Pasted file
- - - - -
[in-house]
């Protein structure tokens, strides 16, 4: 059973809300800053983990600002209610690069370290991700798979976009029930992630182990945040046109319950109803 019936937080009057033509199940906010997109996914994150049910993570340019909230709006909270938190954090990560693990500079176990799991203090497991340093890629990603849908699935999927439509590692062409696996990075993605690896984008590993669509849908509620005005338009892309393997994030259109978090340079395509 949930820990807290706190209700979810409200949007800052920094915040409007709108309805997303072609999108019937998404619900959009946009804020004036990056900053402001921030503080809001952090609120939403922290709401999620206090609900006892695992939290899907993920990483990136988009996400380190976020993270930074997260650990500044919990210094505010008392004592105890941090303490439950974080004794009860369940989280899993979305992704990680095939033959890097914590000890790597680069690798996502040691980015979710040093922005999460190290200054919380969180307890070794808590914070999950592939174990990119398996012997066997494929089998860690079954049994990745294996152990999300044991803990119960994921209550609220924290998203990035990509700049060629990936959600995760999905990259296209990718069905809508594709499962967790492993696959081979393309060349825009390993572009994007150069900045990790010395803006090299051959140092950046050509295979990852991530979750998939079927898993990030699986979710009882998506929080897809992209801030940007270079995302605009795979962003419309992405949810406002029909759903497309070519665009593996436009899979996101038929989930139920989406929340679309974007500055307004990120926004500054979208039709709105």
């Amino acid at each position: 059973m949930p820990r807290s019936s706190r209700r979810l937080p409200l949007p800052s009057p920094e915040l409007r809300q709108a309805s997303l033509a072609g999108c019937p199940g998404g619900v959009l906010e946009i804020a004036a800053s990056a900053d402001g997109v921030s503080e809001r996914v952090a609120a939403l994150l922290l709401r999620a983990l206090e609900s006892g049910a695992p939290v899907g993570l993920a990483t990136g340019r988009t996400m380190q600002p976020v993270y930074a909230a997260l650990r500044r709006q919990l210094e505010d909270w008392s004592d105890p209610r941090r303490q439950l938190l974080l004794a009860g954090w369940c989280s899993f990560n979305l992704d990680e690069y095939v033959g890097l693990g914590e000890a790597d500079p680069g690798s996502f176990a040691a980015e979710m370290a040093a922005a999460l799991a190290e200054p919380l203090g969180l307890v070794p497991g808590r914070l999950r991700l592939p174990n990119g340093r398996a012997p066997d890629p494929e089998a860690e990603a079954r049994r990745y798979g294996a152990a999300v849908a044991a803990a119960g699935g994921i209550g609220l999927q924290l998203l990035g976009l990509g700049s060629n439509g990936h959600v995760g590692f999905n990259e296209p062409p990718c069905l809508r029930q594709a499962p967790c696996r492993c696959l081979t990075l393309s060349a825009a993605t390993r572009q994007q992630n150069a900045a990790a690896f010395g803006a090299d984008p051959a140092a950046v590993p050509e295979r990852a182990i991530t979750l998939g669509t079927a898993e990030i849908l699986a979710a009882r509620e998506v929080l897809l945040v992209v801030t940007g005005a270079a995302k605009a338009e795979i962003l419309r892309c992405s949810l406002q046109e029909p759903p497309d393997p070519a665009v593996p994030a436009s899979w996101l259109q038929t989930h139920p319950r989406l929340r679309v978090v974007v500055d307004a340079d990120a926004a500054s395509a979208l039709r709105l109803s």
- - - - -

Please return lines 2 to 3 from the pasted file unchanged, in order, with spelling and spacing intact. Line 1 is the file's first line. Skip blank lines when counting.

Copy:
């Protein structure tokens, strides 16, 4: 059973809300800053983990600002209610690069370290991700798979976009029930992630182990945040046109319950109803 019936937080009057033509199940906010997109996914994150049910993570340019909230709006909270938190954090990560693990500079176990799991203090497991340093890629990603849908699935999927439509590692062409696996990075993605690896984008590993669509849908509620005005338009892309393997994030259109978090340079395509 949930820990807290706190209700979810409200949007800052920094915040409007709108309805997303072609999108019937998404619900959009946009804020004036990056900053402001921030503080809001952090609120939403922290709401999620206090609900006892695992939290899907993920990483990136988009996400380190976020993270930074997260650990500044919990210094505010008392004592105890941090303490439950974080004794009860369940989280899993979305992704990680095939033959890097914590000890790597680069690798996502040691980015979710040093922005999460190290200054919380969180307890070794808590914070999950592939174990990119398996012997066997494929089998860690079954049994990745294996152990999300044991803990119960994921209550609220924290998203990035990509700049060629990936959600995760999905990259296209990718069905809508594709499962967790492993696959081979393309060349825009390993572009994007150069900045990790010395803006090299051959140092950046050509295979990852991530979750998939079927898993990030699986979710009882998506929080897809992209801030940007270079995302605009795979962003419309992405949810406002029909759903497309070519665009593996436009899979996101038929989930139920989406929340679309974007500055307004990120926004500054979208039709709105």
């Amino acid at each position: 059973m949930p820990r807290s019936s706190r209700r979810l937080p409200l949007p800052s009057p920094e915040l409007r809300q709108a309805s997303l033509a072609g999108c019937p199940g998404g619900v959009l906010e946009i804020a004036a800053s990056a900053d402001g997109v921030s503080e809001r996914v952090a609120a939403l994150l922290l709401r999620a983990l206090e609900s006892g049910a695992p939290v899907g993570l993920a990483t990136g340019r988009t996400m380190q600002p976020v993270y930074a909230a997260l650990r500044r709006q919990l210094e505010d909270w008392s004592d105890p209610r941090r303490q439950l938190l974080l004794a009860g954090w369940c989280s899993f990560n979305l992704d990680e690069y095939v033959g890097l693990g914590e000890a790597d500079p680069g690798s996502f176990a040691a980015e979710m370290a040093a922005a999460l799991a190290e200054p919380l203090g969180l307890v070794p497991g808590r914070l999950r991700l592939p174990n990119g340093r398996a012997p066997d890629p494929e089998a860690e990603a079954r049994r990745y798979g294996a152990a999300v849908a044991a803990a119960g699935g994921i209550g609220l999927q924290l998203l990035g976009l990509g700049s060629n439509g990936h959600v995760g590692f999905n990259e296209p062409p990718c069905l809508r029930q594709a499962p967790c696996r492993c696959l081979t990075l393309s060349a825009a993605t390993r572009q994007q992630n150069a900045a990790a690896f010395g803006a090299d984008p051959a140092a950046v590993p050509e295979r990852a182990i991530t979750l998939g669509t079927a898993e990030i849908l699986a979710a009882r509620e998506v929080l897809l945040v992209v801030t940007g005005a270079a995302k605009a338009e795979i962003l419309r892309c992405s949810l406002q046109e029909p759903p497309d393997p070519a665009v593996p994030a436009s899979w996101l259109q038929t989930h139920p319950r989406l929340r679309v978090v974007v500055d307004a340079d990120a926004a500054s395509a979208l039709r709105l109803s």